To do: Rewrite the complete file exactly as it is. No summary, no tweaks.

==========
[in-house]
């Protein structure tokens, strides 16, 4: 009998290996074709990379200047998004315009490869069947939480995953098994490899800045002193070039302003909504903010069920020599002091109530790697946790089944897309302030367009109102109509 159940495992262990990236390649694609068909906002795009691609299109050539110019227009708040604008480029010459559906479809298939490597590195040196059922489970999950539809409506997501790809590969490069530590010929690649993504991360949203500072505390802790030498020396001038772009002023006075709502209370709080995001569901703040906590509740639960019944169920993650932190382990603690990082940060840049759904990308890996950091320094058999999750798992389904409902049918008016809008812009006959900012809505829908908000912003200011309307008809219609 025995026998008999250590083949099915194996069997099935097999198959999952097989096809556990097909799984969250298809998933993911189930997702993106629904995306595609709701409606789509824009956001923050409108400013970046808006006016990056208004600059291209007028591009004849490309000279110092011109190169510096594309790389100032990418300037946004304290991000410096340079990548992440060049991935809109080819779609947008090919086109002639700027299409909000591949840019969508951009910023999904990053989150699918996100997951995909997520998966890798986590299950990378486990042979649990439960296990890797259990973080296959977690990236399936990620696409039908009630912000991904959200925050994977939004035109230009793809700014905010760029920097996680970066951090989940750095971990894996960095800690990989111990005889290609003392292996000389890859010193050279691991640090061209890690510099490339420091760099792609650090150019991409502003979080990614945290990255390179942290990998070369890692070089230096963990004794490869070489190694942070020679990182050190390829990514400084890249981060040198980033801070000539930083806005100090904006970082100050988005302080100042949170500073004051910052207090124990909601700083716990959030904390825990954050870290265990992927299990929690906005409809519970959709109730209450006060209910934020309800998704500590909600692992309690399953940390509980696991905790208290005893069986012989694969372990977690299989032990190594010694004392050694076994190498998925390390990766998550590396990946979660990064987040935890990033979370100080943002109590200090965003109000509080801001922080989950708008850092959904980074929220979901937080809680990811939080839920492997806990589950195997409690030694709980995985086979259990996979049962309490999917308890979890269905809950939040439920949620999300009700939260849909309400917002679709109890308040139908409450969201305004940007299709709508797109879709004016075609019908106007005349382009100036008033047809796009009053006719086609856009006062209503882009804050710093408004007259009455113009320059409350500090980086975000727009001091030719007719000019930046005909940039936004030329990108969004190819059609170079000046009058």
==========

[in-house]
């Protein structure tokens, strides 16, 4: 009998290996074709990379200047998004315009490869069947939480995953098994490899800045002193070039302003909504903010069920020599002091109530790697946790089944897309302030367009109102109509 159940495992262990990236390649694609068909906002795009691609299109050539110019227009708040604008480029010459559906479809298939490597590195040196059922489970999950539809409506997501790809590969490069530590010929690649993504991360949203500072505390802790030498020396001038772009002023006075709502209370709080995001569901703040906590509740639960019944169920993650932190382990603690990082940060840049759904990308890996950091320094058999999750798992389904409902049918008016809008812009006959900012809505829908908000912003200011309307008809219609 025995026998008999250590083949099915194996069997099935097999198959999952097989096809556990097909799984969250298809998933993911189930997702993106629904995306595609709701409606789509824009956001923050409108400013970046808006006016990056208004600059291209007028591009004849490309000279110092011109190169510096594309790389100032990418300037946004304290991000410096340079990548992440060049991935809109080819779609947008090919086109002639700027299409909000591949840019969508951009910023999904990053989150699918996100997951995909997520998966890798986590299950990378486990042979649990439960296990890797259990973080296959977690990236399936990620696409039908009630912000991904959200925050994977939004035109230009793809700014905010760029920097996680970066951090989940750095971990894996960095800690990989111990005889290609003392292996000389890859010193050279691991640090061209890690510099490339420091760099792609650090150019991409502003979080990614945290990255390179942290990998070369890692070089230096963990004794490869070489190694942070020679990182050190390829990514400084890249981060040198980033801070000539930083806005100090904006970082100050988005302080100042949170500073004051910052207090124990909601700083716990959030904390825990954050870290265990992927299990929690906005409809519970959709109730209450006060209910934020309800998704500590909600692992309690399953940390509980696991905790208290005893069986012989694969372990977690299989032990190594010694004392050694076994190498998925390390990766998550590396990946979660990064987040935890990033979370100080943002109590200090965003109000509080801001922080989950708008850092959904980074929220979901937080809680990811939080839920492997806990589950195997409690030694709980995985086979259990996979049962309490999917308890979890269905809950939040439920949620999300009700939260849909309400917002679709109890308040139908409450969201305004940007299709709508797109879709004016075609019908106007005349382009100036008033047809796009009053006719086609856009006062209503882009804050710093408004007259009455113009320059409350500090980086975000727009001091030719007719000019930046005909940039936004030329990108969004190819059609170079000046009058």